Tag Archives: learn japanese

Language Cycling

This is one of my favorite ways to practice my languages. Language cycling is my method of going through several books simultaneously in order to keep my languages alive and well. There’s national cycling and international cycling.

National cycling involves reviewing one language through at least three books at once. There are many techniques for doing this. You might do the Speakening method of phrase practice for one chapter in the first book (See my blog: What is the Speakening Method of Language Learning). Then proceed to do the same thing in the other books. Or you might do fly-by reading in each book (See my blog: Fly-by Reading). You can even mix techniques, doing phrase practice in one book, fly-by reading in another, and fast-talk reading in the third (See my blog: Fast-talk Reading).

International cycling is employing the same technique, but each book is in a different language. This is really fun. You can do phrase practice in Italian, Japanese, and Spanish over and over in one day. The next day, you can do it in Chinese, French, and Portuguese. Now you start to feel like a U.N. translator. Of course you can also mix techniques, but I prefer to do the same technique for each language in one day, changing the techniques on subsequent cycles through the books.

The essential feature of cycling is to spend a minimal amount of time on each book, cycling through all the books several times in one day. Spend five minutes on the first chapter of each of three books. Then repeat the process for the second chapter in each, proceeding through the third chapter, etc. Do as many cycles through the books as you have time for. At least do one cycle per day.

The benefits of cycling are numerous. First of all, your skill in all your languages will be constantly improving. Next, your confidence in using the languages will increase since they will remain fresh in your mind all the time. And last, but in my opinion most important, the benefit to the brain receives is incalculable.

After playing the piano or guitar etc., learning and practicing multiple languages as an adult is probably the best exercise available for the brain. Although adult language learning presents many more difficulties than learning your first language or a second language in early childhood, those very difficulties offer us the opportunity to exercise our brains in ways that first language learning does not. In other words, it’s not good news that you didn’t learn your second language as a child. It’s great news!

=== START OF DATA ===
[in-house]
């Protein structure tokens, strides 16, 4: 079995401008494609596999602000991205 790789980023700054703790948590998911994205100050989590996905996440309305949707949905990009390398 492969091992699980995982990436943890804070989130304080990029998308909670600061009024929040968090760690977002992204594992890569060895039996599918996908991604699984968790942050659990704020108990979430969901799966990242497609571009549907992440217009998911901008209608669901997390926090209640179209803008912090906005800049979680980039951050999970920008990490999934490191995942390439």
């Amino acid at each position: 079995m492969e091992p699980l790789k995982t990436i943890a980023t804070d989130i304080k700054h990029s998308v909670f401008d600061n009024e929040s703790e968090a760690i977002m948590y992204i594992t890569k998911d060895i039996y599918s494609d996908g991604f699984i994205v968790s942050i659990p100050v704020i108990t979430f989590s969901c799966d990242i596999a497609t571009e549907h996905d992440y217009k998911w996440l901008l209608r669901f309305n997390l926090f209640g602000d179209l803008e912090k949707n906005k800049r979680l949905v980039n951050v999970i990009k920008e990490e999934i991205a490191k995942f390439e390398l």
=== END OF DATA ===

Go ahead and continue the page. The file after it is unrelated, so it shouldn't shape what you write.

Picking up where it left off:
by John DePonte

Word for Word

There are language courses that warn their readers never to translate word for word. The reasoning is that since languages don’t always translate word for word, you would not be learning your new language properly. So, when an English-speaking student sees the Japanese sentence, “Watashi wa amerikajin desu,” he or she should translate it as, “I am an American.” After all, that is what it means.

Unfortunately, there are three reasons that make it absolutely necessary to learn a language word for word. First, we learn vocabulary within the contexts of phrases and sentences. That means we must know what each word or lexical unit in a sentence means if we are to use those same units in other contexts. If I don’t translate “Watashi wa amerikajin desu” word for word, I will assume that “Watashi” means “I,” “wa” means “am,” “amerikajin” means “an,” and “desu” means “American.” In fact, “Watashi” does mean “I,” but that’s the only one I got right. I need to know much more than the mere meaning of the sentence in my native language.

I need to know that “wa” is a topic marker that is not translated into English, but means something like “As for.” “Watashi wa” means “As for me” (literally: I/ as for). It’s pretty clear that “amerikajin” is the word here that refers to the English word “American,” but it actually refers to an American person, i.e. “an American.” “Amerika” means “America” and “jin” adds the meaning of person. “Desu” is the Japanese equivalent of “is,” “am,” or “are.” So our literal translation is: I / as for / an American / am. It would be translated: “As for me, I am an American.” The final, idiomatic translation would be: “I am an American,” “I am American,” or “I’m American.”

The second reason that we always need word for word translations is that they provide us with insight into how the native speakers of a language think about the world we share and how they express their ideas about it. When I speak any language other than my native English, I don’t first think of the English sentence, then translate. I think of the words in the order that a native speaker would use to construct the sentence. It’s even helpful to think of the words you would use in your native language in the word order of the language you’re learning. This will help you develop a feel for putting sentences together naturally and easily in your new language. Ultimately, I say what I have to say without recourse to my native language. In other words, I think in the other language. In fact, I develop a different speaking “personality” for each language so I can commit to speaking that language like a native speaker.

The third reason that word for word translation is essential is that it is simply impossible to actually acquire a language without it. Remember, when we say we “acquire” a language, we mean we gain the ability to speak it like a native. The native speaker of any language can tell you what virtually every word in his or her sentences means. This is not a coincidence. Word for word translation, i.e. knowing what every single word means, is an indispensable feature of the language acquisition process whether we are studying a second language, or learning our mother tongue.

by John DePonte